Ready or not, the non-waiver Trade Deadline approaches. It's 40 days away as of Thursday, and the first significant in-season deal of 2018 has already taken place, with Kelvin Herrera going from Kansas City to Washington.So while the market may not get super-hot for another few weeks, clubs have reached
Ready or not, the non-waiver Trade Deadline approaches. It's 40 days away as of Thursday, and the first significant in-season deal of 2018 has already taken place, with Kelvin Herrera going from Kansas City to Washington.
So while the market may not get super-hot for another few weeks, clubs have reached the point of asking themselves what they have and what they need. In light of that, MLB.com is taking a look at one question each team must answer before deciding to buy, sell or stand pat. Here's the National League West.
The question: Who looks better, sooner: A.J. Pollock and Steven Souza Jr., or Robbie Ray and Shelby Miller?
It's pretty remarkable that Arizona is in first place without so many key players, including its second-best pitcher and second-best everyday player. All four of the above names are on the comeback trail, and how quickly and effectively they all return will have an impact on what general manager Mike Hazen will decide to do.
Ray and Pollock, in particular, are the keys. Ray, returning from a strained right oblique, should provide a significant boost to a rotation that has been effective at the top but lacking in depth. Pollock, whose fractured left thumb has not progressed as quickly as he or the team might have hoped, would bring a desperately needed spark to an offense that has been anemic at times.
But whereas there's every reason to think Ray will be himself when he returns, it's less clear with Pollock. Given how problematic hand injuries can be for power hitters, it's fair to wonder how close he'll be to 100 percent effectiveness.
If Pollack comes back strong, and soon, and so does Souza, Arizona may decide it's set on the offensive side. If Pollock scuffles, and Ray and Miller (returning from Tommy John surgery) look strong, the D-backs may look to add a bat instead of a starter.
The question: Do they have enough to get from the starters to Kenley Jansen?
This is another team with quite a few issues that has done an excellent job overcoming them. But even if and when they get to full strength, there are questions about what Los Angeles has in the middle innings. And the Dodgers don't have a rotation full of guys who pitch deep into games, so they need that depth.
Still, even if the front office decides it does need relief help, that doesn't necessarily mean it will add a reliever. The Dodgers could, for example, get a starter and move Kenta Maeda to the bullpen. There are lots of options here.
The question: How good are they, really? And will we even get the chance to find out?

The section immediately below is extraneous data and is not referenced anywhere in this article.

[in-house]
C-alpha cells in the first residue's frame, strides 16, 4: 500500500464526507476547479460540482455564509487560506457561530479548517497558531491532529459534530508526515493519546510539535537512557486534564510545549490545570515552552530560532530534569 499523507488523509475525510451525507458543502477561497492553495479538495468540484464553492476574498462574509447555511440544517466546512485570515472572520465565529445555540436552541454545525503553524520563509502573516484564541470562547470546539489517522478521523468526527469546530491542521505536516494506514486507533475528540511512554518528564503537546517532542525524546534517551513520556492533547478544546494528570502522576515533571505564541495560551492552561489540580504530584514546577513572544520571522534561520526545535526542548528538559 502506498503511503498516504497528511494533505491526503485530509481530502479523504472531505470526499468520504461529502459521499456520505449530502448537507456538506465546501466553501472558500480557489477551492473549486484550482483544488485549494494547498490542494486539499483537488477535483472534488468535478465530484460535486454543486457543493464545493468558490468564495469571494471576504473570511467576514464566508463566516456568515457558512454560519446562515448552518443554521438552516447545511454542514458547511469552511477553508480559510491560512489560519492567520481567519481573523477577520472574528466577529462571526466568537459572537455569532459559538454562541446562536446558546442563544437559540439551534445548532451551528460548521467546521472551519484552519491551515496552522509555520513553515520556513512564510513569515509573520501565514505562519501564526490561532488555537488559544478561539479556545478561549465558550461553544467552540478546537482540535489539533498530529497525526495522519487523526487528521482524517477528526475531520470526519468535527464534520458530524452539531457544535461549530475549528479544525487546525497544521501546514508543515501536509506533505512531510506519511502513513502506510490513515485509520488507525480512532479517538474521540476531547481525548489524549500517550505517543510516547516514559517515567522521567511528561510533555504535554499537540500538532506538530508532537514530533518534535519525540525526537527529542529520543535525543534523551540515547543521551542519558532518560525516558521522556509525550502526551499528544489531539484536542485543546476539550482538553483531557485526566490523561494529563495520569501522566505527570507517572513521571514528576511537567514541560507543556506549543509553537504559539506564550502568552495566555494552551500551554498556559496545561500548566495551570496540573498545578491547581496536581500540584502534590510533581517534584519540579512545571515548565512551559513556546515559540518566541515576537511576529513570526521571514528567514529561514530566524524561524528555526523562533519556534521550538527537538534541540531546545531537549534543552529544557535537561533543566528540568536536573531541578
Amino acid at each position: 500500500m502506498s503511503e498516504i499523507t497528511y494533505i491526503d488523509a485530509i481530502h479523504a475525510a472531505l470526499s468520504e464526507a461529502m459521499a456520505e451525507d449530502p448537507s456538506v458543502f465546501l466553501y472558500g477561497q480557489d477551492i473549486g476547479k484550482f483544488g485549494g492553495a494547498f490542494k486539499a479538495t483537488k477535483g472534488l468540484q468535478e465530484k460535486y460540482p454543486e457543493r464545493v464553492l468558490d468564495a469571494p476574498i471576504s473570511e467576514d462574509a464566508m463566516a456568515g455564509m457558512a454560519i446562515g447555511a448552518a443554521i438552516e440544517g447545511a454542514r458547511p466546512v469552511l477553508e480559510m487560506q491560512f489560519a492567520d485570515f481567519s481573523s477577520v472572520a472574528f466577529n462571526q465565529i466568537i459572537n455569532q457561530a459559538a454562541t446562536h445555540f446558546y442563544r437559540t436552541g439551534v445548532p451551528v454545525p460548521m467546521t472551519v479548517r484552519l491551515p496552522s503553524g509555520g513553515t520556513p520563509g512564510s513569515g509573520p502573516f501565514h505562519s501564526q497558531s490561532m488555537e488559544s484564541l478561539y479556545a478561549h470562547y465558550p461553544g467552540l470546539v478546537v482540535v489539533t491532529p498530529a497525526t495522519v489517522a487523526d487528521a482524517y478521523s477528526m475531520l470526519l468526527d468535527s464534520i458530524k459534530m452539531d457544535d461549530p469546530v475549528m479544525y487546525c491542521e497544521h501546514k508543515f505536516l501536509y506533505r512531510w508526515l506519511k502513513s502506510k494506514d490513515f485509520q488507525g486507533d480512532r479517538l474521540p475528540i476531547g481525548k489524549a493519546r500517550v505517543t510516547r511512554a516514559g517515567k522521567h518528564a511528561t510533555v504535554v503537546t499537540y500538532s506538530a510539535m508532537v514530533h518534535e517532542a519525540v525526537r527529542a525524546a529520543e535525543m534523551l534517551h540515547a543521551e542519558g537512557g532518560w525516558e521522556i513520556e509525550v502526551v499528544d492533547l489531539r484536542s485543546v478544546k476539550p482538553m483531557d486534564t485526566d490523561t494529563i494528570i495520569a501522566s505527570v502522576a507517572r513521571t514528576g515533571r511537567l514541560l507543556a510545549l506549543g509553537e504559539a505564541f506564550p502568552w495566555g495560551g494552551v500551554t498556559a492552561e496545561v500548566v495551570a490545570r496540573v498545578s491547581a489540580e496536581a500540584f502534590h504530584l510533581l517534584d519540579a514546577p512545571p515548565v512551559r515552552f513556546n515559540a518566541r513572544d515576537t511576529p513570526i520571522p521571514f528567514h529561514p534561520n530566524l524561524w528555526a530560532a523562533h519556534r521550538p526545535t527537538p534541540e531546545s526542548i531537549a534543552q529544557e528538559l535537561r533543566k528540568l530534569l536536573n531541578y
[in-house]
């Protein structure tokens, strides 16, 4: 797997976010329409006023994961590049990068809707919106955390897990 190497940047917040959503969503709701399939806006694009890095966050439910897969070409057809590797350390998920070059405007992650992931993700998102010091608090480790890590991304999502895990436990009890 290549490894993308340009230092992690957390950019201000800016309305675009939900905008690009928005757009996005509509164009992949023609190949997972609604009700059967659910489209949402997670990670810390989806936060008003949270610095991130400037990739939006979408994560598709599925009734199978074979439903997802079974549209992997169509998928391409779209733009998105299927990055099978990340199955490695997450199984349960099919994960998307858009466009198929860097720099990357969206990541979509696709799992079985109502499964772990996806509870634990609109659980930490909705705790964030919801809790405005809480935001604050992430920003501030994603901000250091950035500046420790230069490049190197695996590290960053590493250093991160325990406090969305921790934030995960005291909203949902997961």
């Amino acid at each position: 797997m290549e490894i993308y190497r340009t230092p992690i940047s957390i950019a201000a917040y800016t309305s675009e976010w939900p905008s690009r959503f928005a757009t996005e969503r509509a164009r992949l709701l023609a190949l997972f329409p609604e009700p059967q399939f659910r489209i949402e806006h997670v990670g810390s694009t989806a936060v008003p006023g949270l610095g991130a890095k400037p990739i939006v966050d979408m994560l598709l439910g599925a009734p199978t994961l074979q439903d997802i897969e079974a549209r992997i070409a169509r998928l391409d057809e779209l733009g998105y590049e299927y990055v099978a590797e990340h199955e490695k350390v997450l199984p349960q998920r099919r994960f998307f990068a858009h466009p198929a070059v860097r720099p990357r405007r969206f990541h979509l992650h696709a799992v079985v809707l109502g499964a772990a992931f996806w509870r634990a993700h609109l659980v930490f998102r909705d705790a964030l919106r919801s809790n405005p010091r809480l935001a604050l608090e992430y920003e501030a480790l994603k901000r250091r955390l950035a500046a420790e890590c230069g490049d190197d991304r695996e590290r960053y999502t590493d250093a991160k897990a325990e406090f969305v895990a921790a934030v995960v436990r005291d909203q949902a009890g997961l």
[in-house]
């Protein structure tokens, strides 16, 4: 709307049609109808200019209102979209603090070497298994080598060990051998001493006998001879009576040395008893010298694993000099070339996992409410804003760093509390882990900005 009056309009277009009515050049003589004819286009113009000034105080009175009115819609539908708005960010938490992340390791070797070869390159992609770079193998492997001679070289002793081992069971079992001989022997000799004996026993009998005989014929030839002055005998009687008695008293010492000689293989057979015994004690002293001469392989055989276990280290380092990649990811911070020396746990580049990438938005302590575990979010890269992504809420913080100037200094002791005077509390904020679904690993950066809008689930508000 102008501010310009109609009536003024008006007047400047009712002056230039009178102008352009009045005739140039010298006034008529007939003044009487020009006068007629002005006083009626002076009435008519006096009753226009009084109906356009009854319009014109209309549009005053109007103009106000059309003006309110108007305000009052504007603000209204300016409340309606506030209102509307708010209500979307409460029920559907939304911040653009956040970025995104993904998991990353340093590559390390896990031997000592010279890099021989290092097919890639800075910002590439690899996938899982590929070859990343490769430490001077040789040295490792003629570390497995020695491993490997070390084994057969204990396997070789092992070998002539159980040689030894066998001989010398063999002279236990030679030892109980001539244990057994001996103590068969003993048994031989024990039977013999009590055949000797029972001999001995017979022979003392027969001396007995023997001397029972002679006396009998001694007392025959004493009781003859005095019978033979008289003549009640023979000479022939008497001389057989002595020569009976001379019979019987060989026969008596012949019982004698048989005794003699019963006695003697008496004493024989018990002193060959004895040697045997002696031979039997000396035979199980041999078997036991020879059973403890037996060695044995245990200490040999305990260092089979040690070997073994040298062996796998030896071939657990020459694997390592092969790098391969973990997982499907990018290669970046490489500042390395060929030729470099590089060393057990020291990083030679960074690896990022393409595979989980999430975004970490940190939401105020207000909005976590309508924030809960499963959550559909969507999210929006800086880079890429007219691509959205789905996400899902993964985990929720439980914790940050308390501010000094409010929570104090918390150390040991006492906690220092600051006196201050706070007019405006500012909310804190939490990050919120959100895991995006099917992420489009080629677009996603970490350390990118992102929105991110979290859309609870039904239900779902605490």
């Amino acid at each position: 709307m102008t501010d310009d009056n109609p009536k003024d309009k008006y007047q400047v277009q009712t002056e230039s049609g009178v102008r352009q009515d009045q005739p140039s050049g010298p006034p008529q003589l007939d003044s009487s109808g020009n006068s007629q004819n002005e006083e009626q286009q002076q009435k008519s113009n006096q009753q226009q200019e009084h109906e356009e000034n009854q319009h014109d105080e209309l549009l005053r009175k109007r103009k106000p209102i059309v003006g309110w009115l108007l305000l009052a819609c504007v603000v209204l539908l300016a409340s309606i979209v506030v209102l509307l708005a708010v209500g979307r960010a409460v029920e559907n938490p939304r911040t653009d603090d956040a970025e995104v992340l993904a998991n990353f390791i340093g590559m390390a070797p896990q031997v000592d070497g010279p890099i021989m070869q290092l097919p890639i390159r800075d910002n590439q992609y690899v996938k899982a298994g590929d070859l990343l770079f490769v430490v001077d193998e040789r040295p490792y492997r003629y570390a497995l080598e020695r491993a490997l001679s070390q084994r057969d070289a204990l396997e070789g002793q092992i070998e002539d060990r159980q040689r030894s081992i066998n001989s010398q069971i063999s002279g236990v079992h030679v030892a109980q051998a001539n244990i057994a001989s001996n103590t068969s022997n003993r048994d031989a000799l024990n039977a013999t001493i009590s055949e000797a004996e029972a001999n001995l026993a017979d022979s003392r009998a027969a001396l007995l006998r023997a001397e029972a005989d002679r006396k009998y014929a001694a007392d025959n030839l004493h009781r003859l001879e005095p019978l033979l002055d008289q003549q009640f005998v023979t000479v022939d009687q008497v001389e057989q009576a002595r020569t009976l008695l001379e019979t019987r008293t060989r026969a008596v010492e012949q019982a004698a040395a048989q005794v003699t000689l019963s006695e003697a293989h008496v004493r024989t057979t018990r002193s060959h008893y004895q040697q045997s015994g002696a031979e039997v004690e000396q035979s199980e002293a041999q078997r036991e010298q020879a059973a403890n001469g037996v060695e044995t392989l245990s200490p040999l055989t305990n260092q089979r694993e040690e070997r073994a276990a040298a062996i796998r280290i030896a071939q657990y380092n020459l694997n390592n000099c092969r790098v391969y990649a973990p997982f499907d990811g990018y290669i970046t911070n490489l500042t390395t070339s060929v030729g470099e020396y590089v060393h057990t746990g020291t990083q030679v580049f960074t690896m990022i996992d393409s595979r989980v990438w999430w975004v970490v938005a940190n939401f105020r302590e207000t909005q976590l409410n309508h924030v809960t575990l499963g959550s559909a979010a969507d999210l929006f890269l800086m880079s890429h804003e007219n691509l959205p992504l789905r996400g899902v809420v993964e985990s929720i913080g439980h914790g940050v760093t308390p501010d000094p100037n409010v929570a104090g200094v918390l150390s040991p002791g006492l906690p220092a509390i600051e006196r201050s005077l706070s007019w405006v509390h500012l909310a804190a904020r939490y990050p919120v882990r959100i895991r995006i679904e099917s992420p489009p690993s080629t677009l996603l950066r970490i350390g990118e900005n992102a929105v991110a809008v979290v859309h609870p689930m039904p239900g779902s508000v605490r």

The Giants aren't going to sell. Of that we can be pretty confident. But that doesn't mean they'll aggressively buy, either. It will depend in part on, well, just how good this team is.
And the thing is, that's hard to know. They're now going to do without Hunter Strickland for a couple of months. He joins Johnny Cueto, Jeff Samardzija and Evan Longoria as big pieces on the DL.
With all those missing pieces, San Francisco has battled to a record a bit below .500, and it deserves credit for that. But if the Giants are still around even in late July, they probably won't add aggressively. If we get some read that a healthy San Francisco team could push deep into October, you might see some significant activity.
The question: Who's part of the core?
Odds are the Padres will sell. They've remained competitive, and there are reasons to be optimistic about their rebuild. But they're not going to be buyers, barring something shocking.
So the question becomes, whom do they trade? Brad Hand, the most talked about potential trade asset, is signed through 2020 with an option for '21. There's no need to move him without getting real value in return.
San Diego has a glut of outfielders, some of whom could be used to help keep the rebuild going. If, for example, it decides Hunter Renfroe is not a core piece, then he could be moved.
Then there's someone like Christian Villanueva, who has been a revelation this year. It's highly unlikely that the Padres will move him, but they do need to decide whether they view him as a building block or as a complementary piece.
San Diego will make moves, but it's time to figure out who the club believes will still be around when the rebuild is over.
The question: Can they trust any of their high-dollar relievers?
Colorado committed more than $100 million to relievers this offseason, adding Wade Davis and Bryan Shaw and re-signing Jake McGee. To say it has gone poorly might actually be generous. Davis' high-4s ERA is the best of the bunch. Adam Ottavino has been brilliant, but the rest of the bullpen has been a big problem for the Rox.
The problem is, the Rockies have made long-term commitments to all three guys. All are signed beyond 2018. So the ideal thing would be for at least one or two of them to get going. Regardless, they may decide their greatest need is relief pitching (though they also really need a bat or two).
But it will be more of a surgical strike if Colorado can regain some confidence in at least one of its signees, rather than potentially needing an overhaul if all three continue to struggle.
Matthew Leach is the National League executive editor for MLB.com.